You know, aloe vera is not the only thing I like to feed my hair.
Over the past few months, I've noticed that my hair responds well to Too Shea conditioner and Shea Moisture Leave-in. So, I recently decided to buy some unrefined shea butter to see if my hair will respond well to it.
Why unrefined, you wonder? Good question! Just like with food, you want to use shea butter that has undergone as little processing and adulteration as possible to preserve its natural gifts. To quote from the Agbanga Karite site:
...refined shea butter has usually been extracted from the shea kernels with hexane or other petroleum solvents. The extracted oil is boiled to drive off the toxic solvents, and then refined, bleached, and deodorized, which involves heating it to over 400 degree F and the use of harsh chemicals, such as sodium hydroxide. Shea butter extracted in this manner still contains some undesirable solvent residues, and its healing values are significantly reduced. Antioxidants or preservatives such as BHA (butylated hydroxyanisole) or BHT (butylated hydroxytoluene) may be added as well. The end result is an odorless, white butter that may be aesthetically appealing, but lacks the true moisturizing, healing, and nutritive properties of true traditional shea butter. In addition, refined shea butter is often hard and grainy, not smooth and creamy like pure, unrefined shea butter. All that can be said for refined shea butter is that it has an extended shelf life, a white, uniform color, and no odor.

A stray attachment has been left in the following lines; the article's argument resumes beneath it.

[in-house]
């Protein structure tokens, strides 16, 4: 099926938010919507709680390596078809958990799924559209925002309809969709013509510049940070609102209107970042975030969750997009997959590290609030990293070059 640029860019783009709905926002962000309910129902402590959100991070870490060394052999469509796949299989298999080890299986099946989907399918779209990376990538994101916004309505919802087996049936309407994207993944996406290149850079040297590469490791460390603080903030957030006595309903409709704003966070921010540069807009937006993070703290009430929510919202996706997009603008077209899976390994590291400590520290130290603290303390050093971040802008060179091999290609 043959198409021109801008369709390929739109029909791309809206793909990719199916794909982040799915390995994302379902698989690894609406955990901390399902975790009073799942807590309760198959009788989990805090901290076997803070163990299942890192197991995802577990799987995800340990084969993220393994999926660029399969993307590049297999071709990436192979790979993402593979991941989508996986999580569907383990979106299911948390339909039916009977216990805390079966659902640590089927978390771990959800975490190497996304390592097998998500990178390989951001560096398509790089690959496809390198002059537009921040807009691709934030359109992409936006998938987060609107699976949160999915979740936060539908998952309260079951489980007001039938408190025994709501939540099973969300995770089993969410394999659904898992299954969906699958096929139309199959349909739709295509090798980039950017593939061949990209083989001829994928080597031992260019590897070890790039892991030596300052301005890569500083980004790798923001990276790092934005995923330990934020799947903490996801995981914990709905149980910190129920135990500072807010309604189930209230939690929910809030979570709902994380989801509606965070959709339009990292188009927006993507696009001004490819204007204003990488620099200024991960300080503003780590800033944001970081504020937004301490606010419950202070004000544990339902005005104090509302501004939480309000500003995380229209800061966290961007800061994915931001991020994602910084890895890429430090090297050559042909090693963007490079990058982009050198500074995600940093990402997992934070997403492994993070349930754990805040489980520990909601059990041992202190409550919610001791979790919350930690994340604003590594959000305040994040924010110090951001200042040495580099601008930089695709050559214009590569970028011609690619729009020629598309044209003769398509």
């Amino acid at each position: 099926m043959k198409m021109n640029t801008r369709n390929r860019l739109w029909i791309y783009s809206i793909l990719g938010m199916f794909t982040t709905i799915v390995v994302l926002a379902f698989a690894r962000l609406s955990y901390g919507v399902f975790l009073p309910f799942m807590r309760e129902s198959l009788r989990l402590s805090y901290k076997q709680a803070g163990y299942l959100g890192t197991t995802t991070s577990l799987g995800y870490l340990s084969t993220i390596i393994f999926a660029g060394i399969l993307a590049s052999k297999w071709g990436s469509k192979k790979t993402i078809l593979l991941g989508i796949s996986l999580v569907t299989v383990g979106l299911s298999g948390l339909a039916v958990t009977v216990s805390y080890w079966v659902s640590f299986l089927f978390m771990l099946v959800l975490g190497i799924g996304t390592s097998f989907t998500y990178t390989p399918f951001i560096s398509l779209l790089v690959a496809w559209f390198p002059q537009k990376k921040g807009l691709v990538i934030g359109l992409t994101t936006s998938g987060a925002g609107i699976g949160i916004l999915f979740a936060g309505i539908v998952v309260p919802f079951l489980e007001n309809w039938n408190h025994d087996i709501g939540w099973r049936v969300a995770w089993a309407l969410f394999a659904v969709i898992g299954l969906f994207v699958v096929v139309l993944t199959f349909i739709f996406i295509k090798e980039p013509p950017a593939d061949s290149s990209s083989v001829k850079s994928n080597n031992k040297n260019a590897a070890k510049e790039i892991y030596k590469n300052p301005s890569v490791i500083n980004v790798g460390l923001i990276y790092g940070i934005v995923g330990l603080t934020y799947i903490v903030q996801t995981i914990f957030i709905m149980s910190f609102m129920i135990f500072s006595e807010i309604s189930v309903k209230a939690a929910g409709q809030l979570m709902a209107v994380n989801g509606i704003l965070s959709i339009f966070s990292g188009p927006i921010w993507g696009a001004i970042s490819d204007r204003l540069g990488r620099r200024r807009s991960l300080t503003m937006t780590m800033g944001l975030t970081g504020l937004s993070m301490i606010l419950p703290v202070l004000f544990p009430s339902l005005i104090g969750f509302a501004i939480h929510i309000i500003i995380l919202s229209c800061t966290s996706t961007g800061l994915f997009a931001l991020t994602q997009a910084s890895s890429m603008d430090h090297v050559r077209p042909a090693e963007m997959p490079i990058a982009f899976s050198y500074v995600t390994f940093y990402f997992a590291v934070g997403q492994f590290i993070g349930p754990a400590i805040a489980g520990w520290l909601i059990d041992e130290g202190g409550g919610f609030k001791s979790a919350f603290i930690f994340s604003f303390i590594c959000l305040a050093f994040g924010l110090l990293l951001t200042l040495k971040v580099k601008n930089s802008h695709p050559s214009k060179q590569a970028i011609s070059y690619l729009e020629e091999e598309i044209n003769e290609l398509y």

I ordered mine from Shea Terra Organics (because I got a money-off coupon!). The smell ain't great, but then, I wasn't really expecting it to be -- I'd read enough to know that it doesn't smell all yummy like refined shea often does. I also learned that the aroma of shea butter varies depending on where in Africa it is from. Mine really doesn't smell all that bad. It reminds me some kind of barbecue or oven smell. And it doesn't linger, which is good.
I was really excited when it arrived today. After dinner, I rubbed about a dime-size worth of it (maybe a little less) between my palms until it was very melted (almost like oil) then I grabbed handfuls of my hair and squeezed. (My hair was very curly today -- lots of fog! -- and I didn't want to disturb those curls by pulling on my hair to distribute the shea butter. I've found that the heat from my hands is often a good way to transfer product of any kind from my hands to my hair.
I didn't want to use too much of this stuff because despite my hair's affinity for shea butter in other forms, I know that it doesn't take much to weigh my fine hair down. So rather than scrunch in so much that my hair felt coated, I stopped short of that and just made sure that everything in my palm got absorbed by my hair.
You should see my hair now -- even curlier than when I started applying it! Whee!
Depending on how my hair looks tomorrow, I might make a habit of this application every night. We shall see.